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Author Topic: Candy  (Read 1310 times)
Bush_84
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« on: January 15, 2014, 04:01:25 PM »

So I made up around 10 lbs of candy and they are cooling in their molds ATM.  This was done due to starving hives and concern about being able to inspect them with dry sugar dumped on them.  I have never bad luck with fondant or candy.  My last attempt at candy was a a recipe with protein powder added in.  It was as hard as a rock when it set.  I put it in my hives and it turned into a soft taffy.  It drooped half way down my frames and became rock solid when the bees died.  That stuff I just set on top of the hive without anything underneath it.  How can I protect myself from this happening again?  My molds are paper plates.  Can I just leave the paper plate where it is and put that on top of the hive or does the candy really need to be in direct contact with the hive?  Will wax paper or newspaper be enough?  I really really don't wants repeat incident.
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tefer2
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« Reply #1 on: January 15, 2014, 04:49:03 PM »

We don't add protein powder to our candy unless we know they will have cleansing flights. Not happening in the middle in winter.
Making goods candy is very dependent on temperature when cooking.
A good quality temp gauge is a must to make turn out.
It should be hard when cooled down and not soft at all.
Turning that soft is a sign of to much moisture in the hive.
Think top entrance or top vent box for next winter.
We use a 2 inch shim above the top box and that is covered by innercover and top.
We have used a wood bound queen excluder on the top box to hold candy.
Before that, I made frames of 1 by covered with 1/2 hardware cloth.
Easy viewing of remaining candy by inner cover hole.
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Bush_84
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« Reply #2 on: January 15, 2014, 05:15:23 PM »

The disaster was last year.  I have upper vent in a two inch shim which sounds similar to what you run.  I plan on getting one of those ir thermometers.  For now I just want to prevent starvation without these things oozing down. 
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tefer2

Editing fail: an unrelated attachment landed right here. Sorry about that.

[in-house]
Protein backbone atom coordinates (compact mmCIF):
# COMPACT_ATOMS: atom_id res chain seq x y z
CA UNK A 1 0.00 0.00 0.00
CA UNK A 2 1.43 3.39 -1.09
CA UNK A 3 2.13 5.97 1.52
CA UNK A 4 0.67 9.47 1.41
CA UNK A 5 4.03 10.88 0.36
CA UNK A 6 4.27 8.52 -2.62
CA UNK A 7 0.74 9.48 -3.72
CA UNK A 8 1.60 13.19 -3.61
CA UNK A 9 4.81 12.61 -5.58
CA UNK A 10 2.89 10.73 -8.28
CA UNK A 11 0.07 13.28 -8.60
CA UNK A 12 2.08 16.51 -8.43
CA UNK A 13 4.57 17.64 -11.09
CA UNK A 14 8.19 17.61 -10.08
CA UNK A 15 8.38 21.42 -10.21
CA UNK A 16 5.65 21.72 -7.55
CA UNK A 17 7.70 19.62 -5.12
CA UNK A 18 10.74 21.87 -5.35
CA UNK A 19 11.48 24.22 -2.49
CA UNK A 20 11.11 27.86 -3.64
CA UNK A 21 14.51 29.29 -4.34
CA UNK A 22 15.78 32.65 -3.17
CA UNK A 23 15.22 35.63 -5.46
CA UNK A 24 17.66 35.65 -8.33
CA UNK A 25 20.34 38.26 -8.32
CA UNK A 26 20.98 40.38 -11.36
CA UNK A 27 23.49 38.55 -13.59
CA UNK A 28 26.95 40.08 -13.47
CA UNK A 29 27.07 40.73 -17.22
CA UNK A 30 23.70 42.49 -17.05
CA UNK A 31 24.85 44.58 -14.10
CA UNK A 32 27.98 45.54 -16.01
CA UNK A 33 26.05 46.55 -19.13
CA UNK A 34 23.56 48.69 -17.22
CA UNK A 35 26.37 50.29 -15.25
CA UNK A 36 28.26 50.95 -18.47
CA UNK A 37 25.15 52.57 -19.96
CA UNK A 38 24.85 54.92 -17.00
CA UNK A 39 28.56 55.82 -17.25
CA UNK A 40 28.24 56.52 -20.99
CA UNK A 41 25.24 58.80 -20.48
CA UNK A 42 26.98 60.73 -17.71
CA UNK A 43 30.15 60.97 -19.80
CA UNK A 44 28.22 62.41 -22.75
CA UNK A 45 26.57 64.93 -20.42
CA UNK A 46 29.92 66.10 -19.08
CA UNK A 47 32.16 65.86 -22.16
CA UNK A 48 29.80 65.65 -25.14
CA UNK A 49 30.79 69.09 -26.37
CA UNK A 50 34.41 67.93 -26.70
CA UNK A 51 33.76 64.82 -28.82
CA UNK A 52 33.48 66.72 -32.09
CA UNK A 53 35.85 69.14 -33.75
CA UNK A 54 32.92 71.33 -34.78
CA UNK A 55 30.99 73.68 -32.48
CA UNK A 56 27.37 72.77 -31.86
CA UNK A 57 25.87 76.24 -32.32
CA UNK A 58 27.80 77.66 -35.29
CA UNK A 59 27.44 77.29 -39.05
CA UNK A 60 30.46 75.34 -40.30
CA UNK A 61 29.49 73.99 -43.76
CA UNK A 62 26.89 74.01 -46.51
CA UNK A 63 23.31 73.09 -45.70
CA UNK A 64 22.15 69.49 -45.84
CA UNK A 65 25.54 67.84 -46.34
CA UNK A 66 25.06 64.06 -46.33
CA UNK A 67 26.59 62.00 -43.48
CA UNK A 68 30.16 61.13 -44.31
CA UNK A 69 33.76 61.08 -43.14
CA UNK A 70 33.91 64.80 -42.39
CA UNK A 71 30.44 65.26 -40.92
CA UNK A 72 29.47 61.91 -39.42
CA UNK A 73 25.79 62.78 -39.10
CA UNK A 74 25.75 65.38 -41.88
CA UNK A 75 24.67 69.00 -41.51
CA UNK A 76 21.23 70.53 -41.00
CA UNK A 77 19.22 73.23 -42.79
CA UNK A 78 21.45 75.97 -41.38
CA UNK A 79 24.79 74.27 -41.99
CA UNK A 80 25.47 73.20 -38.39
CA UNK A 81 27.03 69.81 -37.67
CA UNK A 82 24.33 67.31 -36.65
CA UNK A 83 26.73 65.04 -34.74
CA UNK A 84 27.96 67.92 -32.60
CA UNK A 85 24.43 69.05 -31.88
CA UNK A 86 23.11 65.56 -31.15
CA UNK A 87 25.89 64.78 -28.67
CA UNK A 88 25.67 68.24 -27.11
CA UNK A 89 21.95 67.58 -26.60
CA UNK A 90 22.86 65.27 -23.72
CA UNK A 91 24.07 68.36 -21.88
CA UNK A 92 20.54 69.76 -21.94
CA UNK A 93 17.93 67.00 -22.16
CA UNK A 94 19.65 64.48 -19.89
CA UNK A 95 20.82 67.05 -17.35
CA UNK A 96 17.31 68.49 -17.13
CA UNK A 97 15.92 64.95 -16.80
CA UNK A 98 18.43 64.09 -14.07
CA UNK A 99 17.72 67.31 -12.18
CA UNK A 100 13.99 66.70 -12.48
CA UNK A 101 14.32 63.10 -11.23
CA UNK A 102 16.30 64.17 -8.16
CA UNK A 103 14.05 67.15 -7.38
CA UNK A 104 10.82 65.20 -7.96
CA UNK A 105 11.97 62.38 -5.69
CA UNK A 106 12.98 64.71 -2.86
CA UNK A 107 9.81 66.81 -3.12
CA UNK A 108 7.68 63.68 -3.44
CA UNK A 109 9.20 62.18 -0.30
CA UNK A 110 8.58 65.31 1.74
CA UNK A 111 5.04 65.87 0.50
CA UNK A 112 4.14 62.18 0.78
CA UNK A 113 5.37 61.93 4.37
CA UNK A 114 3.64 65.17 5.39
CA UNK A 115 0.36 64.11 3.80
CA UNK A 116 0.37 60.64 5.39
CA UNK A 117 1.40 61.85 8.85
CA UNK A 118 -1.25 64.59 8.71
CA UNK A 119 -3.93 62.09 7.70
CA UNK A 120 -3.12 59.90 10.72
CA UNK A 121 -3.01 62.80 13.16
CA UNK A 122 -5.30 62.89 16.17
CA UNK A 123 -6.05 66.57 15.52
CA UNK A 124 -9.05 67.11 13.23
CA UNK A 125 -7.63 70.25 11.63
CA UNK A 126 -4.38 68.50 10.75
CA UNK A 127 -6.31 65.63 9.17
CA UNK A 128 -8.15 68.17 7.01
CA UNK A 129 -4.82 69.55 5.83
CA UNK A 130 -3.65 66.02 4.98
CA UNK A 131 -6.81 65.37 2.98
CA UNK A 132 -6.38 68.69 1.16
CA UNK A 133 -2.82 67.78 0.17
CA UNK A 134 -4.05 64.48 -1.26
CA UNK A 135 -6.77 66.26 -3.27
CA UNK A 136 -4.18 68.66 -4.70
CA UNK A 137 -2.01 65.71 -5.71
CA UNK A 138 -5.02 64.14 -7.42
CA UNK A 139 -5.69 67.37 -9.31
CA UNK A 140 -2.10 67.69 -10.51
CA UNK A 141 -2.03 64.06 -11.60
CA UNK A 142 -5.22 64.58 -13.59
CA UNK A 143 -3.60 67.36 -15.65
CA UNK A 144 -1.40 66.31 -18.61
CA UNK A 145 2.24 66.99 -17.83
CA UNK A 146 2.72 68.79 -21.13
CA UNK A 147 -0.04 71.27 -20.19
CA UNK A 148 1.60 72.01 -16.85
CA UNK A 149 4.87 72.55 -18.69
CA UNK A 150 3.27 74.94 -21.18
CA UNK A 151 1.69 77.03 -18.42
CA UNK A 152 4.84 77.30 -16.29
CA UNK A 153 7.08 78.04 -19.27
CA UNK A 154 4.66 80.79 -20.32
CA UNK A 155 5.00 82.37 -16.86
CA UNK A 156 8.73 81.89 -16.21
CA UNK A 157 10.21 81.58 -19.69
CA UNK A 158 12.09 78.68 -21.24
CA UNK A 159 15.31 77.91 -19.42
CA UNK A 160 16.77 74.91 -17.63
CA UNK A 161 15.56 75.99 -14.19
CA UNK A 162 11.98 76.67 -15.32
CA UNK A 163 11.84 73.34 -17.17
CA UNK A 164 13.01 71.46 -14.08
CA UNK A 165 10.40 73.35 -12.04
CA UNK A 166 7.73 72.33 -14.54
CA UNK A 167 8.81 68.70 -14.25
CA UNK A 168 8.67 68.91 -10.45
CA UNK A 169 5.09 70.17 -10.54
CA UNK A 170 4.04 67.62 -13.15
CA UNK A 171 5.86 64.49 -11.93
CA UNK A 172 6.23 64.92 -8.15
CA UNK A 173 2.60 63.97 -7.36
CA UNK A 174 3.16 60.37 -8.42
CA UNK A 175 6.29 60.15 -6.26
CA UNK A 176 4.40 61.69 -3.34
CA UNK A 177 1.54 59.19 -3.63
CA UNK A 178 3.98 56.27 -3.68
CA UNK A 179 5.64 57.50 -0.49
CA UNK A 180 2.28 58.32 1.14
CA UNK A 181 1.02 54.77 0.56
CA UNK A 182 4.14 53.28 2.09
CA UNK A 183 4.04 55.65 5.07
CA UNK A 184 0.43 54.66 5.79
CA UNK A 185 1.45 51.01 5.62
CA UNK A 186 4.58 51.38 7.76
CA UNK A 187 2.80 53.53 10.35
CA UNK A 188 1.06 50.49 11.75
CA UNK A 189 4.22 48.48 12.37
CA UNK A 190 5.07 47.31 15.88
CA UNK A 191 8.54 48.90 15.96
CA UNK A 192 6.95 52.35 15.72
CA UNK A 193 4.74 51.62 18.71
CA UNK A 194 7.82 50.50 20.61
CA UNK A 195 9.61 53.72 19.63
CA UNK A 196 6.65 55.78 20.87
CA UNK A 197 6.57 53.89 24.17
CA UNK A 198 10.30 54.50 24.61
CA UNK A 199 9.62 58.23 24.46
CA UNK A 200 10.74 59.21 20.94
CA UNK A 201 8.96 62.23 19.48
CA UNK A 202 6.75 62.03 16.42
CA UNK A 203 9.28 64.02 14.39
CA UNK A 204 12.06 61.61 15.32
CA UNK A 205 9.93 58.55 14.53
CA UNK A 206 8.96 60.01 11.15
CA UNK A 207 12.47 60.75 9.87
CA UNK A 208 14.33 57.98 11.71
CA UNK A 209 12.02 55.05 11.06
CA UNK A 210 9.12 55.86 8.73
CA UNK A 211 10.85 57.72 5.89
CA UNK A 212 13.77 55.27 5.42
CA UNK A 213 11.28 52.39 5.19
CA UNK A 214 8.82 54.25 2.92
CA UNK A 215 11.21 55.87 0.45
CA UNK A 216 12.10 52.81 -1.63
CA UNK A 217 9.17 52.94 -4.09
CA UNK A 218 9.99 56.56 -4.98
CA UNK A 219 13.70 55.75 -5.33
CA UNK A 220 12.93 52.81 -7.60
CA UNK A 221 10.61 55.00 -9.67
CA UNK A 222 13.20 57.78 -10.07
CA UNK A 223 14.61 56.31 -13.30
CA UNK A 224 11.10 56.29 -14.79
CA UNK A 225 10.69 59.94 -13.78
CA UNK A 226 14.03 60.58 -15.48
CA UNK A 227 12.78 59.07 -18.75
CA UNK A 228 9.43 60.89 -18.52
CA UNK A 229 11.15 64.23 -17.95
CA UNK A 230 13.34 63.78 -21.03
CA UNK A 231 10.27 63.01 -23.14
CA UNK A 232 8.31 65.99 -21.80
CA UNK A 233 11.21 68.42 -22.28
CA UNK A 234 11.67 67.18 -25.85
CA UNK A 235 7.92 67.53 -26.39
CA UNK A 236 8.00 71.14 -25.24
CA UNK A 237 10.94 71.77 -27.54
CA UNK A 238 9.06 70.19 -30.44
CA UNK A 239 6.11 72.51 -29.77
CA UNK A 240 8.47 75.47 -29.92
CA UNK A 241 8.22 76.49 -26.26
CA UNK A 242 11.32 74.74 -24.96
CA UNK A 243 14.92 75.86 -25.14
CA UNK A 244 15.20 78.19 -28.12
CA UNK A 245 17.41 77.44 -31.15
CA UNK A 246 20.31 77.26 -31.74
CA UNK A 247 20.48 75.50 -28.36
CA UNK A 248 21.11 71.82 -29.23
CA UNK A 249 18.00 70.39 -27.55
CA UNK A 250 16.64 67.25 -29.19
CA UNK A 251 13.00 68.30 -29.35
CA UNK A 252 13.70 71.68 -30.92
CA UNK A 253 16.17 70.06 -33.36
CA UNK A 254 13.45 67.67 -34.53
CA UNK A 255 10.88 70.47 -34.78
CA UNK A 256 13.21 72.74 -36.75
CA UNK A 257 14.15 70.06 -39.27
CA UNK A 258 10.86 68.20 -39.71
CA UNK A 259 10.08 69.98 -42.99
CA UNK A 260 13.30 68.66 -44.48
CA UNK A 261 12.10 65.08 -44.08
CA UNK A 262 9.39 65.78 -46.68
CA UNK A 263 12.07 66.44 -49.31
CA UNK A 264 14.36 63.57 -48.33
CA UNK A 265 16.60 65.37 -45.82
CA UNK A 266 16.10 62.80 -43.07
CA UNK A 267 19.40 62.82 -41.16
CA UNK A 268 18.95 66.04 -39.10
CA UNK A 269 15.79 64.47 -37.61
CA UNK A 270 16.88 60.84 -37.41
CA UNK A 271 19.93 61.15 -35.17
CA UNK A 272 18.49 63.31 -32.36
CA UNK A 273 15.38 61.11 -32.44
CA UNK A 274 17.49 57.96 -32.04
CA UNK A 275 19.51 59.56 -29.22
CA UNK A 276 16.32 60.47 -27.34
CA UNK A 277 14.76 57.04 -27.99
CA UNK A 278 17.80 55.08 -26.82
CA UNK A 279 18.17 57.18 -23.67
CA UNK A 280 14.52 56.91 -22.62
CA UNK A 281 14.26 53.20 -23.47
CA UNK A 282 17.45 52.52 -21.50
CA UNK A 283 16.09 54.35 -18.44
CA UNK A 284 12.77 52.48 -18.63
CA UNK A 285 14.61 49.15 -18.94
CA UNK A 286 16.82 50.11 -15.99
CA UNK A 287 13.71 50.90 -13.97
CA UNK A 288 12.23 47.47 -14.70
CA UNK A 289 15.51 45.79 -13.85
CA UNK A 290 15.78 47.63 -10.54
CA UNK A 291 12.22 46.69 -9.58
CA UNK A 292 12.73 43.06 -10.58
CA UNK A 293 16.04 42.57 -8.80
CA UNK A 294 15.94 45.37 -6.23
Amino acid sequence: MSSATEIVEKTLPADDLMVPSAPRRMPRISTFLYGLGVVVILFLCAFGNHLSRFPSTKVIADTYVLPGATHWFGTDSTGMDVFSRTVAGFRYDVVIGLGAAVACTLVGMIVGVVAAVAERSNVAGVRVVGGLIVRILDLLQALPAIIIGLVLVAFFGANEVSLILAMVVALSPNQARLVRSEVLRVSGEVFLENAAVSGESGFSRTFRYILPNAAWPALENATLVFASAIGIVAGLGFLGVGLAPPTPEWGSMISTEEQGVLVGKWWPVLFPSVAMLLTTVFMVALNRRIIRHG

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« Reply #3 on: January 15, 2014, 05:59:46 PM »

I've had protein patties melt in the hive before, not had hard candy do it though.
You could try to make it harder, like firm ball or even hard ball candy.
I like mine between soft ball and firm ball.
We use brownie pans lined with saran wrap for a mold.
I use this one for the candy.
http://www.meijer.com/s/wilton-candy-thermometer/_/R-142420

They are sold all over up here under several different names. Look the same.

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Bush_84
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« Reply #4 on: January 15, 2014, 06:30:54 PM »

Basically what I use.  I brought it to 270 and it's setting in paper plates because I guess that's what I had on hand.  Another question....will the candy be more dense that plain sugar due to loss of air space between sugar granules? 
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tefer2
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« Reply #5 on: January 15, 2014, 06:56:30 PM »

Heating to 270 (hard ball) is Robo's recipe for bee candy.
http://robo.bushkillfarms.com/beekeeping/emergency-feeding/
I think Danno uses that recipe also.
Gives true meaning the term "brick" that stuff is hard.
The bees still use it up and I think it collects more moisture than softer candy.
Your boiling off the liquid to get to temp, so I guess it's more dense.
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merince
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« Reply #6 on: January 16, 2014, 01:08:33 PM »

Candy right on top of the cluster will absorb moisture from the bees' breathing and soften from the heat from the cluster. I cook mine to the upper end of softball. Also, they would need the protein in the spring and not mid-winter.

You can probably lay a (as in one) sheet of newspaper under the candy, so it won't drip even if it gets soft and gooey. The candy needs to be in contact with the cluster for them to use it when it is below 50F. They can chew through a sheet of newspaper faster than through a paper plate.

My candy recipe: http://www.donnellyfarmsohio.com/2013/11/fall-inspections-bee-candy-boards-and.html I don't cook the pollen in, I add it after the candy has cooled down somewhat.
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Bush_84
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« Reply #7 on: January 16, 2014, 05:00:48 PM »

So this light golden transparent color is normal right? 



Sorry about the lighting.  Took out in the garage.  I can bring inside for better lighting if needed. 
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merince
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« Reply #8 on: January 16, 2014, 05:54:43 PM »

Mine are lighter, but I cook it to lower temps. I think it looks good (as far as I can see)